Without hesitation, I recommend Custom Protect Ear, their team, and the dB Blocker earplugs as a valuable part of your hearing conservation program.”

Sincerely,

Safety & Environmental Manager
Company Confidential.

Learn why more companies are choosing dB Blockers.


SOURCE

OHSA POCKET GUIDE: https://www.osha.gov/Publications/3498noise-in-construction-pocket-guide.pdf

*attenuation

To make slender, fine, or small: The drought attenuated the river to a narrow channel. To reduce in force, value, amount, or degree; weaken: Medicine attenuated the fever’s effect.
Electronics To reduce (the amplitude of an electrical signal) with little or no distortion.

6 Health & Safety Workplace trends for 2018

January 11, 2018

With 2017 behind us, Health and Safety in the workplace still appear to be one of the leading overhead expenses and key issues amongst employers and companies.

Those companies facing challenges of Health and Safety continue to struggle as they move into the New Year. It is important for Employers that already have existing Health and Safety Standards, plans and programs in place, to maintain their momentum by taking time to consider other H & S challenges that may also impact their workplace.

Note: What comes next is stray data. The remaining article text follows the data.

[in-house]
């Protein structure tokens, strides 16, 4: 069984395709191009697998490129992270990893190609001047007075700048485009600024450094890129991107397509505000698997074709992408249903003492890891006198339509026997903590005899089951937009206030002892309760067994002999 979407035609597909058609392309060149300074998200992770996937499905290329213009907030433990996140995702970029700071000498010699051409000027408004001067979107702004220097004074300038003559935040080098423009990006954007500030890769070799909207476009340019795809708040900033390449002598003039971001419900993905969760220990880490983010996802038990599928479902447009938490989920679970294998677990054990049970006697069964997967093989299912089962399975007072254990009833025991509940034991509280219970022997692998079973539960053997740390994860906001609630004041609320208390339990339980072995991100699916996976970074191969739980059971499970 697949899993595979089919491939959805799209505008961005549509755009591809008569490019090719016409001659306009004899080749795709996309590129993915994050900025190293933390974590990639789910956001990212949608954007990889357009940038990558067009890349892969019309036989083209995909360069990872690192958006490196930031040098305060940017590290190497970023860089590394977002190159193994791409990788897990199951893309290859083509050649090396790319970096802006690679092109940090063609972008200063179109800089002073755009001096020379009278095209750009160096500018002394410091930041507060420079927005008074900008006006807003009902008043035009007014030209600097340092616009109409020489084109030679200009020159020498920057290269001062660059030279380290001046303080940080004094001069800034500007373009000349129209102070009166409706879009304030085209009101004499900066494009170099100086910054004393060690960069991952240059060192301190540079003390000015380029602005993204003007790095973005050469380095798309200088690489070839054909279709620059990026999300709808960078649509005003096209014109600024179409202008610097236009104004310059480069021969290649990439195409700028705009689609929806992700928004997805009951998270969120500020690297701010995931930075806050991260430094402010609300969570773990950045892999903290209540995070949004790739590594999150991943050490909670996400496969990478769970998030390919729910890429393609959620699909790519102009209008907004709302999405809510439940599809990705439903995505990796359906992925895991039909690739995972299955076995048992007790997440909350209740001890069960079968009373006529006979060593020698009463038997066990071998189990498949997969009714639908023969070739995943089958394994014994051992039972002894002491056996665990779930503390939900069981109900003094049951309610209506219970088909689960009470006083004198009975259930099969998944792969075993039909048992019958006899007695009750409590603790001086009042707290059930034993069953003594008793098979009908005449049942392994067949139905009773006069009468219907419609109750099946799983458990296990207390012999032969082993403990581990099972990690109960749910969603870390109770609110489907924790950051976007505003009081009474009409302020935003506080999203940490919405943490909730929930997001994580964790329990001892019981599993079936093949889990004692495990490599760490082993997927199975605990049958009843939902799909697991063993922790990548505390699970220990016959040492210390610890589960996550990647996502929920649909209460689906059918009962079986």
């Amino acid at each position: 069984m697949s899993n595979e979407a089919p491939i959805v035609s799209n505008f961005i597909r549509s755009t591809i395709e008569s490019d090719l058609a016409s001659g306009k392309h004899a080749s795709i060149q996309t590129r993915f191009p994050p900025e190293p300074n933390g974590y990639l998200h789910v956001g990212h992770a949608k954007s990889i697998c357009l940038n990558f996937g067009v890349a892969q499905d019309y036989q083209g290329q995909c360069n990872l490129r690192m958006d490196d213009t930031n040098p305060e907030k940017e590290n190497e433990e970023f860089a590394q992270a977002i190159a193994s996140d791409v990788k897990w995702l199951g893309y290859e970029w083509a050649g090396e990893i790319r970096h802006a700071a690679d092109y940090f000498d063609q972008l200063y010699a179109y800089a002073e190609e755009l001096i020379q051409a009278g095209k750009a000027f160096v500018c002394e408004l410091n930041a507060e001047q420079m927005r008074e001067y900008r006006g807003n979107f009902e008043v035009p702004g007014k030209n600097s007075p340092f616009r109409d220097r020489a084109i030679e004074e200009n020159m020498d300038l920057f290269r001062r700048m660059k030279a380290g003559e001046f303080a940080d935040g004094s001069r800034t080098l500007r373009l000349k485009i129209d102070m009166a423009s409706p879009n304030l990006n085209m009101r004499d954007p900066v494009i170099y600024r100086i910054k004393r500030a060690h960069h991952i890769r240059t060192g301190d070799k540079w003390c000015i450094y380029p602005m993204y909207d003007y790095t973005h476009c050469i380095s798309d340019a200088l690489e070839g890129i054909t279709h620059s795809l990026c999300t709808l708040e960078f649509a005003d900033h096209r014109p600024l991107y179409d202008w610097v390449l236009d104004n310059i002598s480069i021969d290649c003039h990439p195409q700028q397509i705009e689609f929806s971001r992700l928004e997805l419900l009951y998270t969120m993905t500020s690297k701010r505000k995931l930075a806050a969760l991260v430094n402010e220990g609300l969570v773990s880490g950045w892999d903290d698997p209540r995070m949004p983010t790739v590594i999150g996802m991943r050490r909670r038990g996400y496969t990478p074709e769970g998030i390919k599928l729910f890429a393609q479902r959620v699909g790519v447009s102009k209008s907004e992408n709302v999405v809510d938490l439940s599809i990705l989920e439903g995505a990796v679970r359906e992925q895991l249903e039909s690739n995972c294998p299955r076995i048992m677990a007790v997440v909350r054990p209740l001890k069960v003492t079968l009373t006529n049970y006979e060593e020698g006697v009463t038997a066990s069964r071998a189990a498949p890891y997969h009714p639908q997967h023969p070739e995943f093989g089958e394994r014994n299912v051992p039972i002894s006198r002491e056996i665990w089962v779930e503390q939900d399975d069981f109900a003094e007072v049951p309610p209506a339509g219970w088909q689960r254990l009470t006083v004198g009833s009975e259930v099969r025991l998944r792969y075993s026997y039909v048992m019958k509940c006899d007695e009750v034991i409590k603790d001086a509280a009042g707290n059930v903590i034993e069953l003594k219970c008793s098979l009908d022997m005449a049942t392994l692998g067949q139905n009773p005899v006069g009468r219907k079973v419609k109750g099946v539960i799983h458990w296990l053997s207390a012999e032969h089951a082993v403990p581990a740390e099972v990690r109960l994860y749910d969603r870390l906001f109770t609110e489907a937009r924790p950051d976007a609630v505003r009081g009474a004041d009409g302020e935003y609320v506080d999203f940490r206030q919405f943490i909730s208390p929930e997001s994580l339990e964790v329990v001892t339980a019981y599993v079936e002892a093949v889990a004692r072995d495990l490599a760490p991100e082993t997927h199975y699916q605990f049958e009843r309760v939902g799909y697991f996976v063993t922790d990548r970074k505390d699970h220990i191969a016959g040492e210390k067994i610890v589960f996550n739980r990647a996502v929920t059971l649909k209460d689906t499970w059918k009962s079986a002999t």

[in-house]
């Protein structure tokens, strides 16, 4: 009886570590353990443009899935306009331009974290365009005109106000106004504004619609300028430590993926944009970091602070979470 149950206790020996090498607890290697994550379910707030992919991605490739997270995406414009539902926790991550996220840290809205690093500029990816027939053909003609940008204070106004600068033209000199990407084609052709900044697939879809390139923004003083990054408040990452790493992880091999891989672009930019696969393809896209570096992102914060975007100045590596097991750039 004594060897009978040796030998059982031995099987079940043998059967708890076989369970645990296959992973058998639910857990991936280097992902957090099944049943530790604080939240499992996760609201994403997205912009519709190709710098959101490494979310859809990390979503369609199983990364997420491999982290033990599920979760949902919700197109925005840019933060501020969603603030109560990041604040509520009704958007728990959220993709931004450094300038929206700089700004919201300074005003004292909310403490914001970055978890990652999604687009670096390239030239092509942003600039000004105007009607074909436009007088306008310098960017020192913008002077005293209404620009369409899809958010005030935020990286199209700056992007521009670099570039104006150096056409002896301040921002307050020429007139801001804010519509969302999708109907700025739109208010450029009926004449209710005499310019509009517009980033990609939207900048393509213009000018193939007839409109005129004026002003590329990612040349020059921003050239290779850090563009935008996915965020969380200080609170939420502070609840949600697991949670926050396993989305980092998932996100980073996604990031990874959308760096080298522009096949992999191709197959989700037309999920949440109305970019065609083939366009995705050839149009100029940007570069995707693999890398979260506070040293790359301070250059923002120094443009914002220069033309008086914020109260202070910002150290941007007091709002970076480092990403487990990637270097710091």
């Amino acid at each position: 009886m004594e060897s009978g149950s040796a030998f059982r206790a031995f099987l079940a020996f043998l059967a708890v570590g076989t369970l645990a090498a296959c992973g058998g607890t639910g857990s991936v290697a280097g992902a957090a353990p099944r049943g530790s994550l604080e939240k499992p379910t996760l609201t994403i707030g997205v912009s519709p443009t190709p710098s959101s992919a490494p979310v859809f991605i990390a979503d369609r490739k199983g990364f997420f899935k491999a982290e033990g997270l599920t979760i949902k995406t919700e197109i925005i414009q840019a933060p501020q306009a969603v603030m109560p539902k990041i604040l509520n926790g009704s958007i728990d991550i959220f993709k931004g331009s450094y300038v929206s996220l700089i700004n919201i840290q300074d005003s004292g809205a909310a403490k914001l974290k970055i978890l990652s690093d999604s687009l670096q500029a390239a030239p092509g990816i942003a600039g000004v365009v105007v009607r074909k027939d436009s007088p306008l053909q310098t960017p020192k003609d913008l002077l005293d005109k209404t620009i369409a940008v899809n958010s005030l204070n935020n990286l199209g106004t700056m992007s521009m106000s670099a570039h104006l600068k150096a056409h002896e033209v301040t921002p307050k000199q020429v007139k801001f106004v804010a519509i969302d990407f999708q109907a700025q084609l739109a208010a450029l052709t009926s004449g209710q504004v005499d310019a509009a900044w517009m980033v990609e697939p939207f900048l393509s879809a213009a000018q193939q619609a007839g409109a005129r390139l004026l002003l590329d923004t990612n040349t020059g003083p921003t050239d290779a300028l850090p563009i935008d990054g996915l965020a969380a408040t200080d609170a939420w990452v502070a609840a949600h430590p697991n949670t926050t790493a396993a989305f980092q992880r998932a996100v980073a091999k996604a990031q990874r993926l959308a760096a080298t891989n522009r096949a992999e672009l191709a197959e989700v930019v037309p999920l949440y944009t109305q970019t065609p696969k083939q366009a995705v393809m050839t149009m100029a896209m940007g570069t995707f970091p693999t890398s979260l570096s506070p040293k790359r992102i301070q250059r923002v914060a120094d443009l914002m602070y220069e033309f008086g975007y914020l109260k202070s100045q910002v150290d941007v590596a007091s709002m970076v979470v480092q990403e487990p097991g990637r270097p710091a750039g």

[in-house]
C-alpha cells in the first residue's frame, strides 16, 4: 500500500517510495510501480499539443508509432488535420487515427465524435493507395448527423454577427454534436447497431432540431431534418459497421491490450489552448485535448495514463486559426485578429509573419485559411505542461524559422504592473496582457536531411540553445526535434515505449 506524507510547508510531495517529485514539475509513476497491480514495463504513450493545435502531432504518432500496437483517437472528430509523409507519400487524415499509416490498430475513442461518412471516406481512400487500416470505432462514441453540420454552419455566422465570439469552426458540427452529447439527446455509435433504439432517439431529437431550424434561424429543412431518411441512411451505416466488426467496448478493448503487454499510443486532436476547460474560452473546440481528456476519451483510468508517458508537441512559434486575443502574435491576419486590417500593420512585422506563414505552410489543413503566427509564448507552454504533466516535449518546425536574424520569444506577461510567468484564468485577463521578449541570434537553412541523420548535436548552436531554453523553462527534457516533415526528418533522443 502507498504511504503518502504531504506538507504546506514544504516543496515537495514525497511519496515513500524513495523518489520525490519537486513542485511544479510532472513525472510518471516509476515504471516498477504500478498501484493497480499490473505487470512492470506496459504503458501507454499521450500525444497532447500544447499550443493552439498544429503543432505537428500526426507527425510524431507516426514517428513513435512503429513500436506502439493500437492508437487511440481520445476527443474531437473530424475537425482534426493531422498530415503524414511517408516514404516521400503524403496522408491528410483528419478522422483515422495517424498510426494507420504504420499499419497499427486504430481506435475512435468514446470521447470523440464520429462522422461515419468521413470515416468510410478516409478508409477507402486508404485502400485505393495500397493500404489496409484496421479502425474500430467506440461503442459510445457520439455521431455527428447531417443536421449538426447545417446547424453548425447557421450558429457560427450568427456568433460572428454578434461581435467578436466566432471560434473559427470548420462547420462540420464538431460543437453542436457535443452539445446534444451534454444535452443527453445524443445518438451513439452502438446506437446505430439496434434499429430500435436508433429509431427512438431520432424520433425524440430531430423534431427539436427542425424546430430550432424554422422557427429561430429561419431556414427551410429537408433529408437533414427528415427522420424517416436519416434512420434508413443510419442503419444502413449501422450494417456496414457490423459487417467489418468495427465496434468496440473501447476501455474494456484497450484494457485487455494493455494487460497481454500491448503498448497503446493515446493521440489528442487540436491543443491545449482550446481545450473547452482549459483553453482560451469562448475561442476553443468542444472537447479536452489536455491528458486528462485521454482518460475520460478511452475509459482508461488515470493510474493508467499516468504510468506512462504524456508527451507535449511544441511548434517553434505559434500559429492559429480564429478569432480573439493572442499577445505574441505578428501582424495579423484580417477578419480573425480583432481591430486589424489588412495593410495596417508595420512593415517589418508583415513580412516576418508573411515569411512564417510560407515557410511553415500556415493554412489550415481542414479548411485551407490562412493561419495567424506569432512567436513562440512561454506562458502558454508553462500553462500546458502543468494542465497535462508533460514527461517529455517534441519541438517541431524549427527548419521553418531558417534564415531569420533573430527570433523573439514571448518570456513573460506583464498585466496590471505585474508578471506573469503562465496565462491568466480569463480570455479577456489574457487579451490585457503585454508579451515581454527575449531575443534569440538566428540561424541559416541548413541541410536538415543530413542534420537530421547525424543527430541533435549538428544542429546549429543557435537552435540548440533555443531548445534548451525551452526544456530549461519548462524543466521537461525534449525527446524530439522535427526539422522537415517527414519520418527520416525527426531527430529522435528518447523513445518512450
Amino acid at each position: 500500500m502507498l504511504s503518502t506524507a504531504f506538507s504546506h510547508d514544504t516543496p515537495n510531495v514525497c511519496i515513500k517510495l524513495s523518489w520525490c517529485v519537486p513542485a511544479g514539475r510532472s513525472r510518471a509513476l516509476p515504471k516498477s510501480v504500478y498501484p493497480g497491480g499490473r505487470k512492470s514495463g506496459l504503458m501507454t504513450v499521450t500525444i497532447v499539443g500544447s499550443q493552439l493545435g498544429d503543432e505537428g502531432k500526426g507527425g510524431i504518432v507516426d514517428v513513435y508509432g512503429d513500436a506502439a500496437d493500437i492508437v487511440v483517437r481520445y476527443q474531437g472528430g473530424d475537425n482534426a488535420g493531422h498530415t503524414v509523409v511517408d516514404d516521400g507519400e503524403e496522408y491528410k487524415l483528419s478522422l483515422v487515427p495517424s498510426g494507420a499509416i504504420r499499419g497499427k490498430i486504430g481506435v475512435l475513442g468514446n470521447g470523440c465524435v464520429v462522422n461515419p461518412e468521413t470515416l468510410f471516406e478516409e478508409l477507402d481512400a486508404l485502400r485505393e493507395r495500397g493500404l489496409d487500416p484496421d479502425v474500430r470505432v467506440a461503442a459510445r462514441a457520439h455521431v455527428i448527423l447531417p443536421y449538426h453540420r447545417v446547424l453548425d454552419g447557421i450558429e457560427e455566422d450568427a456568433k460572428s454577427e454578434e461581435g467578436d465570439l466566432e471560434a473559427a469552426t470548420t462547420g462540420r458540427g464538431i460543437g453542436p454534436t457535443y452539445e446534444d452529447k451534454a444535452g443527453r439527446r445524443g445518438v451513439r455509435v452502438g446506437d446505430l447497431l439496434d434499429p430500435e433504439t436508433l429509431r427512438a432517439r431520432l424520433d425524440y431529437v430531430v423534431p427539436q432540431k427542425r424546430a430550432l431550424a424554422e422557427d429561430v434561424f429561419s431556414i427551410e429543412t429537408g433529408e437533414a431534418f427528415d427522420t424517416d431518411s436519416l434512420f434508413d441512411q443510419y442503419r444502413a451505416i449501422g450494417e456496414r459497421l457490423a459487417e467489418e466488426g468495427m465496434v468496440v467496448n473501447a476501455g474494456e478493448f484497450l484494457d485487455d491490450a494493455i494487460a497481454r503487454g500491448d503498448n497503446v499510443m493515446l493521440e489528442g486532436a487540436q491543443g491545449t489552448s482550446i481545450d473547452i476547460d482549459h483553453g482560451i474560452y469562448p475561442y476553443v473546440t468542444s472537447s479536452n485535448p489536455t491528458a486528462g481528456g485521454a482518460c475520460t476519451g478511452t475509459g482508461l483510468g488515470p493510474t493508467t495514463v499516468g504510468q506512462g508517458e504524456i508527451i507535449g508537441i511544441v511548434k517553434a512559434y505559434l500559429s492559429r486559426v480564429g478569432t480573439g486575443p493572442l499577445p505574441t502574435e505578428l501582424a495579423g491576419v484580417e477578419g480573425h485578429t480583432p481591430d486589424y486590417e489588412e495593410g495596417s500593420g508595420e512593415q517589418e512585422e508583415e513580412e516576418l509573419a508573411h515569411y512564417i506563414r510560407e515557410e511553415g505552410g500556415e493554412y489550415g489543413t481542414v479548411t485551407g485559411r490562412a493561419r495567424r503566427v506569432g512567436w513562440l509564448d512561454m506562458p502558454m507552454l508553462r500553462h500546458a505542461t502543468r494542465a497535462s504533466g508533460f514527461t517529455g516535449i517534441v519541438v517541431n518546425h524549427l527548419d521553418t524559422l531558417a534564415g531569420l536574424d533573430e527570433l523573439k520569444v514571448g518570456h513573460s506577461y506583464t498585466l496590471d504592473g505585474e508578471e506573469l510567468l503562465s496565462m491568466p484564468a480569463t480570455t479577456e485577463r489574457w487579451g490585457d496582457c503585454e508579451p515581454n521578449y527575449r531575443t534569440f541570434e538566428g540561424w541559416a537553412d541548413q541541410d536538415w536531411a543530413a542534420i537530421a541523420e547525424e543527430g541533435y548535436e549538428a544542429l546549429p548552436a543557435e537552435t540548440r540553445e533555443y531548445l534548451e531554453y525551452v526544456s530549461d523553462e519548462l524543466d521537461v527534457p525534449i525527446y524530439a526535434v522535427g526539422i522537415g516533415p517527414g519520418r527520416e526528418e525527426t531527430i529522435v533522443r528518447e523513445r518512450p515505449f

The challenges companies face may be part of the following trends:

  1. Increased Focus on Employee Health and Wellness

 Stress has become a fact of life for today’s average employee—whether it is caused by increasing workplace demands, a changing industrial workforce organizational environment, or economic hardships. Stress in the workplace is an ongoing trend that seems to impact employees and employers in all workplace settings.

“With 78% of Americans living paycheck to paycheck and student loan debt at over $1.4 trillion, workers are struggling and it’s affecting their health. Workers are stressed out, burned out and it’s affecting not only their productivity but their satisfaction on the job.”

The National Institute of Occupational Safety and Health continues to emphasize that work-related stress disorders are expected to rise as the economy continues to undergo various shifts and impacts. Therefore, companies should take steps to ensure that any current programs are robust enough to reduce the concerns associated with stress in the workplace, as well as implement any new programs that show an increased effectiveness at reducing the generation of stress.